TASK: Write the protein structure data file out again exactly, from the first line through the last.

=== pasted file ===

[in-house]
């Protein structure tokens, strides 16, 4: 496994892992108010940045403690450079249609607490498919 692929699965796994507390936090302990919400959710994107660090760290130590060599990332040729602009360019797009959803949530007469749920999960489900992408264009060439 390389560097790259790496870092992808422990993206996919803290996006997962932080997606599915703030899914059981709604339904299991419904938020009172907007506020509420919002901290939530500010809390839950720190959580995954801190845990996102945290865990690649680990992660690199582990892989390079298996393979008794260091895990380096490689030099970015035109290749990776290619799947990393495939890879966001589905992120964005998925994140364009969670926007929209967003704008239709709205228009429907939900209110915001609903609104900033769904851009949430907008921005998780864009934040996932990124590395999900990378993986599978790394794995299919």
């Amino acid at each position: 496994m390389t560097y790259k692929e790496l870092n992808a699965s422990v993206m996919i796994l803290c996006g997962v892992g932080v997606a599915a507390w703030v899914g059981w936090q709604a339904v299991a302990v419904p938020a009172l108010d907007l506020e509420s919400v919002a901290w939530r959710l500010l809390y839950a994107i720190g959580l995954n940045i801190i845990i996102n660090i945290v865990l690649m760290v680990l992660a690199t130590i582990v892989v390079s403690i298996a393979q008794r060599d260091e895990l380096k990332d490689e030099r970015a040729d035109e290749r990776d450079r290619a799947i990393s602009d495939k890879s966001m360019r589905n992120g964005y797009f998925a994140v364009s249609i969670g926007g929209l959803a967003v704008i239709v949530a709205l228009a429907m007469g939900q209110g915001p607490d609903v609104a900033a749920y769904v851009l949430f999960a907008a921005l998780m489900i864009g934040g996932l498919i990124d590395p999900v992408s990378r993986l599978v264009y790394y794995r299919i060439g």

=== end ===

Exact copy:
[in-house]
């Protein structure tokens, strides 16, 4: 496994892992108010940045403690450079249609607490498919 692929699965796994507390936090302990919400959710994107660090760290130590060599990332040729602009360019797009959803949530007469749920999960489900992408264009060439 390389560097790259790496870092992808422990993206996919803290996006997962932080997606599915703030899914059981709604339904299991419904938020009172907007506020509420919002901290939530500010809390839950720190959580995954801190845990996102945290865990690649680990992660690199582990892989390079298996393979008794260091895990380096490689030099970015035109290749990776290619799947990393495939890879966001589905992120964005998925994140364009969670926007929209967003704008239709709205228009429907939900209110915001609903609104900033769904851009949430907008921005998780864009934040996932990124590395999900990378993986599978790394794995299919």
């Amino acid at each position: 496994m390389t560097y790259k692929e790496l870092n992808a699965s422990v993206m996919i796994l803290c996006g997962v892992g932080v997606a599915a507390w703030v899914g059981w936090q709604a339904v299991a302990v419904p938020a009172l108010d907007l506020e509420s919400v919002a901290w939530r959710l500010l809390y839950a994107i720190g959580l995954n940045i801190i845990i996102n660090i945290v865990l690649m760290v680990l992660a690199t130590i582990v892989v390079s403690i298996a393979q008794r060599d260091e895990l380096k990332d490689e030099r970015a040729d035109e290749r990776d450079r290619a799947i990393s602009d495939k890879s966001m360019r589905n992120g964005y797009f998925a994140v364009s249609i969670g926007g929209l959803a967003v704008i239709v949530a709205l228009a429907m007469g939900q209110g915001p607490d609903v609104a900033a749920y769904v851009l949430f999960a907008a921005l998780m489900i864009g934040g996932l498919i990124d590395p999900v992408s990378r993986l599978v264009y790394y794995r299919i060439g």